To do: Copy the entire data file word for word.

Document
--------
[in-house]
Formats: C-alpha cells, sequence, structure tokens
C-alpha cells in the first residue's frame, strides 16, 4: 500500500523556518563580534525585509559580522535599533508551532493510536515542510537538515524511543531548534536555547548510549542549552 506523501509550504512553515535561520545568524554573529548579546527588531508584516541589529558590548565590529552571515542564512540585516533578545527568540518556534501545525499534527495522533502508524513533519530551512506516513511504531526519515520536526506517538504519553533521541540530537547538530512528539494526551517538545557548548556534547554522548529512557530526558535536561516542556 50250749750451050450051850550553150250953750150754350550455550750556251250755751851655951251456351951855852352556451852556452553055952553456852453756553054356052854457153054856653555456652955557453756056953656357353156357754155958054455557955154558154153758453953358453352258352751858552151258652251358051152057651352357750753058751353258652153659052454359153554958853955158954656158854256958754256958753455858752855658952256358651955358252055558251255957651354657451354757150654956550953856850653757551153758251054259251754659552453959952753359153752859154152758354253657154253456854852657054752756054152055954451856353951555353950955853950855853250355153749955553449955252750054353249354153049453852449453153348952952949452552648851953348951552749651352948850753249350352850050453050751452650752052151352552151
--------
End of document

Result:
[in-house]
Formats: C-alpha cells, sequence, structure tokens
C-alpha cells in the first residue's frame, strides 16, 4: 500500500523556518563580534525585509559580522535599533508551532493510536515542510537538515524511543531548534536555547548510549542549552 506523501509550504512553515535561520545568524554573529548579546527588531508584516541589529558590548565590529552571515542564512540585516533578545527568540518556534501545525499534527495522533502508524513533519530551512506516513511504531526519515520536526506517538504519553533521541540530537547538530512528539494526551517538545557548548556534547554522548529512557530526558535536561516542556 50250749750451050450051850550553150250953750150754350550455550750556251250755751851655951251456351951855852352556451852556452553055952553456852453756553054356052854457153054856653555456652955557453756056953656357353156357754155958054455557955154558154153758453953358453352258352751858552151258652251358051152057651352357750753058751353258652153659052454359153554958853955158954656158854256958754256958753455858752855658952256358651955358252055558251255957651354657451354757150654956550953856850653757551153758251054259251754659552453959952753359153752859154152758354253657154253456854852657054752756054152055954451856353951555353950955853950855853250355153749955553449955252750054353249354153049453852449453153348952952949452552648851953348951552749651352948850753249350352850050453050751452650752052151352552151